The problem for players is the constant change of surface throughout the year and so few tournaments being played on grass. Two major championships, the French Open on clay and Wimbledon on grass, are also played just three weeks apart. It’s all part of the game, Eubanks said.

“We all know there are seasons when we start a career in professional tennis,” he said. “You start on hard court, move to clay, then grass and the rest of the year is hard court. We understand that we can only play on grass for four, maybe five weeks, so it’s important to make the most of them. The different surfaces are one of the things that make tennis so cool.”

This year, the tour schedule adds another wrinkle: The Paris Olympics will be held on red clay at Roland Garros, a few weeks after Wimbledon ends. That means giving up the sometimes staccato movements needed on grass and adapting to sliding on clay.

For some, the schizophrenic scheduling comes at a cost. While natural clay-court players like Alcaraz, Swiatek and 14-time French Open champion Rafael Nadal relish the chance to go for clay-court gold, others such as Tiafoe, Aryna Sabalenka, Ons Jabeur, Ben Shelton, Sebastian Korda, Madison Keys and Emma Raducanu have said the risk of injury simply isn’t worth it and are passing on the Olympics.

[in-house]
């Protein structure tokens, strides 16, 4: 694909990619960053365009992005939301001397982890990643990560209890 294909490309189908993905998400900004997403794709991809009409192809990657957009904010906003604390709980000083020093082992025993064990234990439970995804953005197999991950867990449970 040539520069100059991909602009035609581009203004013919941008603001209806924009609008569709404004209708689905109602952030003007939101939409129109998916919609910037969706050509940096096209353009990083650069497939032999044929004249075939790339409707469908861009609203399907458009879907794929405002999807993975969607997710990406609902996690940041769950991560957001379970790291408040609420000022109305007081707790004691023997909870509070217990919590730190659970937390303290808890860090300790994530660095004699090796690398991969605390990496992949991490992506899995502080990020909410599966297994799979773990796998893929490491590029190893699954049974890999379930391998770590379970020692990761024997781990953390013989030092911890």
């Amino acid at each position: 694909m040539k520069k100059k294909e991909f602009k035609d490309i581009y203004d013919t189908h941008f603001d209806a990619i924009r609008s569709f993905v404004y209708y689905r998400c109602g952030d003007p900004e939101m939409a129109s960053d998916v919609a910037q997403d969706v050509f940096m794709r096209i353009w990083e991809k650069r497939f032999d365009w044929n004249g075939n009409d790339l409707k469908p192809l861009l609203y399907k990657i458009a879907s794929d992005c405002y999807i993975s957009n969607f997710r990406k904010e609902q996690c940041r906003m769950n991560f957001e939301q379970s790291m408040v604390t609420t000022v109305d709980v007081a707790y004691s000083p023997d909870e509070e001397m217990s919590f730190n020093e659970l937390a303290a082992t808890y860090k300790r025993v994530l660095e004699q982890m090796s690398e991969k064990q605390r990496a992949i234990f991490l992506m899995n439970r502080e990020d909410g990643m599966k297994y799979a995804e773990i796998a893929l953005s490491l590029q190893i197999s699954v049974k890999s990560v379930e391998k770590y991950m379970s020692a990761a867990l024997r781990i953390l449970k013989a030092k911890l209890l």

Fifty years ago, three of the four major tournaments – the Australian Open at Kooyong Lawn Tennis Club in Melbourne, Wimbledon and the US Open at the West Side Tennis Club in the Forest Hills neighborhood of Queens, N.Y. – were all played on grass. Then the US Open moved first to green clay in 1975 and then to hard courts when the tournament moved to the USTA National Tennis Center in Flushing Meadows in 1978. The Australian Open moved to hard courts in 1988.

For many, the appeal of Wimbledon is that it is still played on grass.

“No tournament makes you feel more like a champion than Wimbledon,” Navratilova said. “Most kids dream more about winning that than any other tournament. You feel the history when you walk in there. And the grass courts are part of that history.”

When asked if Wimbledon would ever change its surface to hard courts, Jevans, a former tour player who still finds time to play on grass courts, replied without pausing for breath.

“No,” she said, staring out her office window overlooking the grounds of the All England Club. “That’s my answer. Wimbledon remains Wimbledon.”